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El Faro: What happened to missing container ship?

Searchers are now focused on finding signs of surviving crew members of the El Faro, a cargo ship that went missing of the coast of the Bahamas during hurricane Joaquin.

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    The El Faro is shown in this undated handout photo provided on Friday by Tote Maritime in Jacksonville, Fla. The container ship El Faro was en route to San Juan, Puerto Rico from Jacksonville when the Coast Guard received a satellite notification that the ship had lost propulsion and was listing heavily.
    REUTERS/Tote Maritime/Handout via Reuters/File
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A cargo ship missing since Thursday with 33 crewmen aboard sank off the coast of the Bahamas during hurricane Joaquin, the US Coast Guard says.

An airborne crew spotted several survival suits floating amid debris from the El Faro. Most were empty but one contained unidentified human remains, Capt. Mark Fedor said Monday. Searchers are now focused on finding the missing vessel and on signs of any survivors, CNN reported.

The El Faro left Jacksonville, Fla., on Sept. 29, when Joaquin was still a tropical storm. The ship had 28 American and five Polish crew members, and it was on a regular cargo supply run headed for Puerto Rico when it ran into trouble. Winds of more than 130 miles per hour and waves of up to 30 feet had battered the ship, which had taken on water, had lost power, and was listing 15 degrees.

But the situation was “manageable,” the crew reported in their last communication Thursday morning, according to ship owner TOTE Maritime Puerto Rico.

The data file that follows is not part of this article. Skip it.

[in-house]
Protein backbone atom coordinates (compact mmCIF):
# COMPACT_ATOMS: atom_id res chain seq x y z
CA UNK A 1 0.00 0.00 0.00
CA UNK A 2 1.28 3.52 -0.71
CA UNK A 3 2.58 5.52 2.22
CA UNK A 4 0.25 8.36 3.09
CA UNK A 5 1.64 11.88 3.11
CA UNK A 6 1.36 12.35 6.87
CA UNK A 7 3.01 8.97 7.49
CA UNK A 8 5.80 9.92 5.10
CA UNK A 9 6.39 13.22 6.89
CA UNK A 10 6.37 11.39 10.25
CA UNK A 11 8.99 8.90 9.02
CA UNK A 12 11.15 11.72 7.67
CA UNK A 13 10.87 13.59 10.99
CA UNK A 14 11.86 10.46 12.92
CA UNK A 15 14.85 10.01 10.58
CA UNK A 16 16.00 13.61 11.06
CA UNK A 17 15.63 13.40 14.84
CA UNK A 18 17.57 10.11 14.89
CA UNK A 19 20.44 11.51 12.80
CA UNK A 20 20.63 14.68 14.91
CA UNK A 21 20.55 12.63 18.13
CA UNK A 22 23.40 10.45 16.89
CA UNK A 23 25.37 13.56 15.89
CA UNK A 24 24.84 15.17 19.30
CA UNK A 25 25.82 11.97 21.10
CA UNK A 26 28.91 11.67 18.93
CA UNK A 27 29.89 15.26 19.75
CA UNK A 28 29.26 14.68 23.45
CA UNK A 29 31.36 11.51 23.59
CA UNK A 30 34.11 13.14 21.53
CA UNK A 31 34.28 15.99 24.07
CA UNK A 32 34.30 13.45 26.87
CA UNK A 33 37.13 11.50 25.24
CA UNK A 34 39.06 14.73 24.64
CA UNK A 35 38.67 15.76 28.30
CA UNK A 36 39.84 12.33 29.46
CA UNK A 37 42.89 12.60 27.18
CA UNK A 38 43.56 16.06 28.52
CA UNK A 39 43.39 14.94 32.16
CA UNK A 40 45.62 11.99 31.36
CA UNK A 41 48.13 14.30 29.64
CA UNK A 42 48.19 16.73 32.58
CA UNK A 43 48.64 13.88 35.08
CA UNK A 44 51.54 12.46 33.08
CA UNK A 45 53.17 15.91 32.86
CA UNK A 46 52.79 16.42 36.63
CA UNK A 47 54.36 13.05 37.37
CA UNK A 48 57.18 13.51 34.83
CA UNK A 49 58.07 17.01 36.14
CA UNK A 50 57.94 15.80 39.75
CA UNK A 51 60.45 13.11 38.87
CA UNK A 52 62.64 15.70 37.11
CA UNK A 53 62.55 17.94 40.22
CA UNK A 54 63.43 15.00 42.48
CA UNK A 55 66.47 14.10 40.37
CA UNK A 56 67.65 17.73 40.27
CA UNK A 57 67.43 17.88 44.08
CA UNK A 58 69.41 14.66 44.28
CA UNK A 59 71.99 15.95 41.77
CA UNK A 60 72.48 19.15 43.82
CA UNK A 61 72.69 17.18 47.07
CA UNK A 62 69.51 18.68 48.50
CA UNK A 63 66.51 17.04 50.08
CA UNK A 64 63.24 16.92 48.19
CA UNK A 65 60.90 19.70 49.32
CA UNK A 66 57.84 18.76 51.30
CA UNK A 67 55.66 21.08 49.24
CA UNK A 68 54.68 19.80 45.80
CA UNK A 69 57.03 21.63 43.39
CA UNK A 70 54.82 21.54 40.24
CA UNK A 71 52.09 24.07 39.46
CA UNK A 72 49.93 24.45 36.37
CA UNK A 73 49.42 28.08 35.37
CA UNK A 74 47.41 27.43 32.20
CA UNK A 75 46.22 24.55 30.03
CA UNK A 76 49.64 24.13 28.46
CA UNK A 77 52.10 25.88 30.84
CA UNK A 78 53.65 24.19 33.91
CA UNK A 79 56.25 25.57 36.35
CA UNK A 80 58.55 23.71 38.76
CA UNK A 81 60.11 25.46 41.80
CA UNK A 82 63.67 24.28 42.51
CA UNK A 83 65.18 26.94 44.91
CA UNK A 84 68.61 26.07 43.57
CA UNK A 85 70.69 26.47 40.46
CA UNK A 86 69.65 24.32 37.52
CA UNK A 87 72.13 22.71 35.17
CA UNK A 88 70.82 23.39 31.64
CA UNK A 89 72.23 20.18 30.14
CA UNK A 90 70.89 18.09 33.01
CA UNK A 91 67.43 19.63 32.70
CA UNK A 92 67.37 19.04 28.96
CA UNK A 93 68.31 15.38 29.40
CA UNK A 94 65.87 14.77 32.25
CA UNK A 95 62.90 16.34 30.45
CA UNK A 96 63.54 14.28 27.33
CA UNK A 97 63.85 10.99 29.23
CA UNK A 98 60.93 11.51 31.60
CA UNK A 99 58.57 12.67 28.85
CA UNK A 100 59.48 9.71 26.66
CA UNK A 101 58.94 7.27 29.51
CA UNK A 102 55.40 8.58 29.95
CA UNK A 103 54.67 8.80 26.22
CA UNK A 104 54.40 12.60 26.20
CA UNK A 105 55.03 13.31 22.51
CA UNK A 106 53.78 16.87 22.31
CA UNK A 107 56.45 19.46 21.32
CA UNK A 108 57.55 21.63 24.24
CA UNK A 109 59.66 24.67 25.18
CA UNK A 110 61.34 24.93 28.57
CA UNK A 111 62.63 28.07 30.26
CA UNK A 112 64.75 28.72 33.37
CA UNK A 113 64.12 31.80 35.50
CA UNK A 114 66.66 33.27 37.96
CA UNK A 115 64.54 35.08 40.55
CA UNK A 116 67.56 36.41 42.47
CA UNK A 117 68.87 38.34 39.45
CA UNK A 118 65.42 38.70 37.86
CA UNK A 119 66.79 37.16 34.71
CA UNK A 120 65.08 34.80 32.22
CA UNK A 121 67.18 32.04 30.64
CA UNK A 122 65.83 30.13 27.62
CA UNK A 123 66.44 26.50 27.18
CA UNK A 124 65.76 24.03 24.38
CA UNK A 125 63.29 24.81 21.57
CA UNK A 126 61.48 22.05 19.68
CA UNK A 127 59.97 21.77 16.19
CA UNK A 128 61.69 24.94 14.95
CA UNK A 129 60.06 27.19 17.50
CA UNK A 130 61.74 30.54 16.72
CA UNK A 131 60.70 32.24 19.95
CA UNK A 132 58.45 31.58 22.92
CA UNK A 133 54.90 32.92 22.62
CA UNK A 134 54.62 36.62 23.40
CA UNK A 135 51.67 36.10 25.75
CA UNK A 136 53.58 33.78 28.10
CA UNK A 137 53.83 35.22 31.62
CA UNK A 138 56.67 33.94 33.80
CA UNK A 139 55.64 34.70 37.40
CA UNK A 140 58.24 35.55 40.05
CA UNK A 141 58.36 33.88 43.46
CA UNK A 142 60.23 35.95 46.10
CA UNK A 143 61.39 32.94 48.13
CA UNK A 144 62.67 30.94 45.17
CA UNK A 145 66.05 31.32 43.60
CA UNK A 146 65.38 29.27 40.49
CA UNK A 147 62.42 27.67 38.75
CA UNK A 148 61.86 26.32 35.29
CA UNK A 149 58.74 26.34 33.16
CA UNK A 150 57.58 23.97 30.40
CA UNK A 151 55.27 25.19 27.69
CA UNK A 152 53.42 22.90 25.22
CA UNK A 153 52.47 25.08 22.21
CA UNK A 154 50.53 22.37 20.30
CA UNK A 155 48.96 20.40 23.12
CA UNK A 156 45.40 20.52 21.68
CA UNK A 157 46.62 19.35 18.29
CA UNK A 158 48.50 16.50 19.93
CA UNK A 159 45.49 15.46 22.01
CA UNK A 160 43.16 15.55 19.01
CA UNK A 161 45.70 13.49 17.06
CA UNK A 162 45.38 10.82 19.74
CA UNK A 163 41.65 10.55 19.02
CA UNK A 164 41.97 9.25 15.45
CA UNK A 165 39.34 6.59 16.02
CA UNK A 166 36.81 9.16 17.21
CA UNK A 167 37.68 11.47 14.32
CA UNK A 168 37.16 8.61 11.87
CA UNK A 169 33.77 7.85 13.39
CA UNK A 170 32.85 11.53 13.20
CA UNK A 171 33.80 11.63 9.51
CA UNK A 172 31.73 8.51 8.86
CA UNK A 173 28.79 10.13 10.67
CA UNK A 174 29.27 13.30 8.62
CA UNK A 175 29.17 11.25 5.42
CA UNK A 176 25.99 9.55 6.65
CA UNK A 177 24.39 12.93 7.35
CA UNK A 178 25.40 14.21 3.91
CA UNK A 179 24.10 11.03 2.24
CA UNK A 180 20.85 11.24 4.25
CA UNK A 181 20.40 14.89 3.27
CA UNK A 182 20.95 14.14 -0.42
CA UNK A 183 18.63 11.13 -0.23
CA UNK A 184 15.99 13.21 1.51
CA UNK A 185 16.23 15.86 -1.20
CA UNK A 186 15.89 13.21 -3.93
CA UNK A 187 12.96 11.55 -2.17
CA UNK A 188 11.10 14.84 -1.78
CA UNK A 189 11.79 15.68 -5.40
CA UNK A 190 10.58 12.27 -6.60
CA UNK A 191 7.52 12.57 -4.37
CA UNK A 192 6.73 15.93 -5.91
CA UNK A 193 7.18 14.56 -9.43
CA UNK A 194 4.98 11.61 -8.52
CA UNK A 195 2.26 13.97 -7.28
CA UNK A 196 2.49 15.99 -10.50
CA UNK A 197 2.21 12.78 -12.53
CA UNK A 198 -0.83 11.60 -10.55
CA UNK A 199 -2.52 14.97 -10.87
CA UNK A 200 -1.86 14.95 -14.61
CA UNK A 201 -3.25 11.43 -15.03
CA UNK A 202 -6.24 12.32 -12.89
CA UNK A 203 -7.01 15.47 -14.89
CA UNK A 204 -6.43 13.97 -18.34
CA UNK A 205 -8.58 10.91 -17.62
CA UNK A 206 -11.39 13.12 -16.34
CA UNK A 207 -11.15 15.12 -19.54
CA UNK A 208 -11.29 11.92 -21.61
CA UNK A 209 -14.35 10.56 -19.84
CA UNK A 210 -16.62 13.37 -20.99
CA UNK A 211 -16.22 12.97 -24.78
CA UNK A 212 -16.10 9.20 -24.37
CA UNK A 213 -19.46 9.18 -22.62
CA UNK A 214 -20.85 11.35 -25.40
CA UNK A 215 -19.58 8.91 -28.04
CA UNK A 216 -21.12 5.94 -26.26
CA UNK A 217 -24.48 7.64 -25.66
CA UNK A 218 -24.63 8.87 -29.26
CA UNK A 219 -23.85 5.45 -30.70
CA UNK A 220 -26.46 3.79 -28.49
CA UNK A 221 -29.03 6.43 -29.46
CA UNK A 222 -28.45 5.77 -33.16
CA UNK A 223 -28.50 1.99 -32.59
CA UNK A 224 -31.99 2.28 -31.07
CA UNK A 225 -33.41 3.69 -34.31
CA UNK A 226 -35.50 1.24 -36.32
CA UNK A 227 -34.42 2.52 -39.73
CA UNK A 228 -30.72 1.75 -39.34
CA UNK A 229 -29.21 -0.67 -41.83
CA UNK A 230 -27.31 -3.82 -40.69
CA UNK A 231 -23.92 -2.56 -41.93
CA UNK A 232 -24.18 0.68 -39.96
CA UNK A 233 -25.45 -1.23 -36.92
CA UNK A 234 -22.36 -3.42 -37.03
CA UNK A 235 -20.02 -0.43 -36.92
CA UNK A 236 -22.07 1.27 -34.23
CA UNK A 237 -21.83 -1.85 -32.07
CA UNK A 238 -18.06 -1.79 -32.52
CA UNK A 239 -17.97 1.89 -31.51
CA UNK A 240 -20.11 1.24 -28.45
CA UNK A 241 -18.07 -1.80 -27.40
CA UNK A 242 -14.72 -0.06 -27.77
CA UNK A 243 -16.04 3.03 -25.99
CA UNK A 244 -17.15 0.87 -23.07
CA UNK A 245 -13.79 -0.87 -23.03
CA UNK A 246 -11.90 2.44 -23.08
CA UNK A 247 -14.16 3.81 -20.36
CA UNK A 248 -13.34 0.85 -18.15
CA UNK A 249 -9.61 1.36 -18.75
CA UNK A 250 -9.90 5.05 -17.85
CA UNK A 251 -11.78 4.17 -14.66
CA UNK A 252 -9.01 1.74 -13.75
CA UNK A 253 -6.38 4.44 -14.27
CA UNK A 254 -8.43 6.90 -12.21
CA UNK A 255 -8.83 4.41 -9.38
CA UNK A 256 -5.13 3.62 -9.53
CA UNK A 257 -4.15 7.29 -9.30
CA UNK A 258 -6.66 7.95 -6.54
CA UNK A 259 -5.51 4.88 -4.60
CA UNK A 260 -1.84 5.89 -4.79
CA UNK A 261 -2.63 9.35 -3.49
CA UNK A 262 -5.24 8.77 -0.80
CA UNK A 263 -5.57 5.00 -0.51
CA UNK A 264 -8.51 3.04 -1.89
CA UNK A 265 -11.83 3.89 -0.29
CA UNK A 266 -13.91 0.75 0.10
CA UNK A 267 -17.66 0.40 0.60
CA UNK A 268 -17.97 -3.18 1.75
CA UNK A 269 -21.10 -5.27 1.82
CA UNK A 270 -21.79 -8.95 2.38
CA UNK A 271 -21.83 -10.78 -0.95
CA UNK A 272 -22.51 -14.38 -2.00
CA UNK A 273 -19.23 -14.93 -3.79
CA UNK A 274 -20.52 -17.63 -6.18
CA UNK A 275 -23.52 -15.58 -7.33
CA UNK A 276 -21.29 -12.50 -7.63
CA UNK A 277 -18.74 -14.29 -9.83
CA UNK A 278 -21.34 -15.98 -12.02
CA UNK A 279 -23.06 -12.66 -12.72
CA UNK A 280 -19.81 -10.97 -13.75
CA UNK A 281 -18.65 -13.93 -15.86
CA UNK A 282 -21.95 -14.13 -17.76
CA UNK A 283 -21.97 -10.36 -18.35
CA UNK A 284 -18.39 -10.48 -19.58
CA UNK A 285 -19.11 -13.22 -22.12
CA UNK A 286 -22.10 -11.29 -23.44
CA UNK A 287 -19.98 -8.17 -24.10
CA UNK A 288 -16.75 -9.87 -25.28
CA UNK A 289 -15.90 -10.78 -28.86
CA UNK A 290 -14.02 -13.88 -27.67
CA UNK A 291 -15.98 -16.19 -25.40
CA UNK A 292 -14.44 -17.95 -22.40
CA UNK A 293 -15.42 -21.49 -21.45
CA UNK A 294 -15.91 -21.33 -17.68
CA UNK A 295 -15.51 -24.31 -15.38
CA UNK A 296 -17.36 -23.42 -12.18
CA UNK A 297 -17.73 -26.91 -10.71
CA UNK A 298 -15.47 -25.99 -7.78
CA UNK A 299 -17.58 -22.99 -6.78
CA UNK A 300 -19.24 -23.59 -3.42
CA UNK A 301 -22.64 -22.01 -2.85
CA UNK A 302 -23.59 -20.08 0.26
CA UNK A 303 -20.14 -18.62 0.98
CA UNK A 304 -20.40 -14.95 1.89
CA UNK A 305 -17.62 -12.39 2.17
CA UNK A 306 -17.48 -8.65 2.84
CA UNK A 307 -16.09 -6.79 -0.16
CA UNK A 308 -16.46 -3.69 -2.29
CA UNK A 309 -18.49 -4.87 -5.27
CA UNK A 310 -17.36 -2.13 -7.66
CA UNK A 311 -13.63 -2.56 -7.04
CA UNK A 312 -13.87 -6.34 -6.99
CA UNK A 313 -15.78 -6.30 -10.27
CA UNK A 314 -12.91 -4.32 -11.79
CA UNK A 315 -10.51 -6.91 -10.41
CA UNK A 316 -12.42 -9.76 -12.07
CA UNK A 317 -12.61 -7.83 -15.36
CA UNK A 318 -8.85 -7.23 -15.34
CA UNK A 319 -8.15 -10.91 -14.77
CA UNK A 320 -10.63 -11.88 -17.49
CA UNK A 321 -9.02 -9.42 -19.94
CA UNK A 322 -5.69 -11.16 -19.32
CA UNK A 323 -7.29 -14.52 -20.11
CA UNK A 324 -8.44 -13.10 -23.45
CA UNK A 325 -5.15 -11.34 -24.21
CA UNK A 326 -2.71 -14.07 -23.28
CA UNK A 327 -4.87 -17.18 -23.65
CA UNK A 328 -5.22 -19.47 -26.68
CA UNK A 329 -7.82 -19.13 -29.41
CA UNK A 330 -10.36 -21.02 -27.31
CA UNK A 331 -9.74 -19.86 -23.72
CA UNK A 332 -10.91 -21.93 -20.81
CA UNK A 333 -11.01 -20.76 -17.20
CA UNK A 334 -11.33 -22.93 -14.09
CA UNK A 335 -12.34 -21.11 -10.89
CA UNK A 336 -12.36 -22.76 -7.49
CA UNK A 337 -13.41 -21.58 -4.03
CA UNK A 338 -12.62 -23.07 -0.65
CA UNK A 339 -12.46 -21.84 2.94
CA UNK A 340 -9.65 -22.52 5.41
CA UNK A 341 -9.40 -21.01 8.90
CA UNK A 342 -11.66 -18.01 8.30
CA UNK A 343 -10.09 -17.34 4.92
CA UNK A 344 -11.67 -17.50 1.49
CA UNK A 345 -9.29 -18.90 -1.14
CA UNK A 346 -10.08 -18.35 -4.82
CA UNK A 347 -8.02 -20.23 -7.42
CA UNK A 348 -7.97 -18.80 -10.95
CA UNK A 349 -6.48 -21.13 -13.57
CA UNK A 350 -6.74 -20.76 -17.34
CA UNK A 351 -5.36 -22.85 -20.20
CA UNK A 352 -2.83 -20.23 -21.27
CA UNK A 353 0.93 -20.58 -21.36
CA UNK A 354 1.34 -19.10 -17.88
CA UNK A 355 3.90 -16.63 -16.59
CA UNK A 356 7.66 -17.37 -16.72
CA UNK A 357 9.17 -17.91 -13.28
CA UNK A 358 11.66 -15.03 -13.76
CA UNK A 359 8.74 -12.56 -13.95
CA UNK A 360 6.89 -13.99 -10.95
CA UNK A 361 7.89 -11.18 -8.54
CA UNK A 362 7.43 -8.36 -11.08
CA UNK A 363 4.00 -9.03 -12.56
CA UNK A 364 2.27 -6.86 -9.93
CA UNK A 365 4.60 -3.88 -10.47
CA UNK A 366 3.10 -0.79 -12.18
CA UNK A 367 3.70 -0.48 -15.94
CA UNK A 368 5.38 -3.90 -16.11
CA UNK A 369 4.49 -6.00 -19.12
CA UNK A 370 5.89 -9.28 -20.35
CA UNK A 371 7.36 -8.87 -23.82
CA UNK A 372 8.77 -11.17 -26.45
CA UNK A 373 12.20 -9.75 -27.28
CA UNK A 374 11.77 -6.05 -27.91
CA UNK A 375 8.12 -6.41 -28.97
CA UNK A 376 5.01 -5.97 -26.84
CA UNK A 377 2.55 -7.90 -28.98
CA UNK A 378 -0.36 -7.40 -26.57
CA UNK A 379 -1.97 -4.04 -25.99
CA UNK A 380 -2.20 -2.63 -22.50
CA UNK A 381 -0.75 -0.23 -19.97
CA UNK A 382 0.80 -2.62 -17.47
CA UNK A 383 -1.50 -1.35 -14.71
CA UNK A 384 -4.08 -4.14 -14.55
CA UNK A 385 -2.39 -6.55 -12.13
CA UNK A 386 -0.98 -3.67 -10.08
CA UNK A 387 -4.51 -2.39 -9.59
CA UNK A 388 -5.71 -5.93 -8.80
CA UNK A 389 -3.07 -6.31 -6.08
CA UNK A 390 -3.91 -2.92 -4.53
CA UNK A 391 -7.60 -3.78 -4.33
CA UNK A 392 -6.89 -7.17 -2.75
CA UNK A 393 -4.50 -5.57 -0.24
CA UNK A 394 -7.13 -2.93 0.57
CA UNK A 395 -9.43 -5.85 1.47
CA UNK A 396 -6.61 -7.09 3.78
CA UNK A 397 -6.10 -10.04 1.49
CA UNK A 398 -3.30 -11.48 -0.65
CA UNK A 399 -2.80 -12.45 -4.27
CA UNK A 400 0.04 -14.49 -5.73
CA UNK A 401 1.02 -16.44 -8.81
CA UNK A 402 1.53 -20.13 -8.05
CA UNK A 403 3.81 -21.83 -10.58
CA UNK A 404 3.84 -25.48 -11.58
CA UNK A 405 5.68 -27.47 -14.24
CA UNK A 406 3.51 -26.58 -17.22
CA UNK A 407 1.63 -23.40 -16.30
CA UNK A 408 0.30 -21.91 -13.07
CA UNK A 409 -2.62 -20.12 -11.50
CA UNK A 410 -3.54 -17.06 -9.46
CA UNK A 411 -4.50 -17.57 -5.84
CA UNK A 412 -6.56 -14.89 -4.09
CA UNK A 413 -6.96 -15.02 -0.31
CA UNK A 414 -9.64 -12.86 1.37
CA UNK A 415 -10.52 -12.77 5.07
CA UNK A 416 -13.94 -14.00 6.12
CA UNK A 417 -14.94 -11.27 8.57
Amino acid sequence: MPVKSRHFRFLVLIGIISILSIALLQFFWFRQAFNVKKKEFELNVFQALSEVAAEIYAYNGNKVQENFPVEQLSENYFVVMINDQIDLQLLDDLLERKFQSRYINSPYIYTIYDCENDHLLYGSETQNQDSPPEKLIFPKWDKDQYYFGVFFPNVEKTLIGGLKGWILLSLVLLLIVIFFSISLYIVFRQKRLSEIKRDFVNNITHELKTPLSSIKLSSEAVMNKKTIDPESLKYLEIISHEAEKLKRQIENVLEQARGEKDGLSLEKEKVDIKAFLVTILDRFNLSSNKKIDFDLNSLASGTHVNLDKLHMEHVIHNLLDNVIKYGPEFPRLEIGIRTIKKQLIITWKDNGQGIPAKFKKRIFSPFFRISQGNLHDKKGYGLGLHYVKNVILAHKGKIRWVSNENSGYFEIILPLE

The crew has since lost contact.

The first sign of the ship, an orange life ring, was found Saturday about 120 miles northeast of Crooked Island. That was followed by a 225-square-mile debris field, NBC News reported, as well as an oil sheen on Sunday.

The Coast Guard said it had searched more than 70,000 square nautical miles of the Atlantic as the search resumed early Monday.  

Still, there has been no sign of El Faro or of any lifeboats, according to TOTE.

"With every passing hour, the search expands,” Lt. Cmdr. Gabe Somma told CNN. “When you're searching for something in the ocean, tracking the drift patterns and dealing with weather elements – things are moving.”

Phil Greene, president and chief executive of TOTE Services, Inc., has defended the company’s decision to authorize the voyage, saying the crew members were equipped to handle changes in weather and that El Faro was built to work in the rough seas off Alaska.

"She is a sturdy, rugged vessel that was well maintained and that the crew members were proud of," he said.

Family members of the crew said Sunday that they were trying to remain optimistic as they awaited word of any developments.

"This is torture," Mary Shevory, mother of crew member Mariette Wright, told the Associated Press.

Ms. Shevory, who had come to the Seafarer's International Union hall in Jacksonville from her home in Massachusetts, said her daughter was devoted to her job working on the ship.

"I'm just praying to God they find the ship and bring my daughter and everyone on it home," she said.

This report contains material from the Associated Press.

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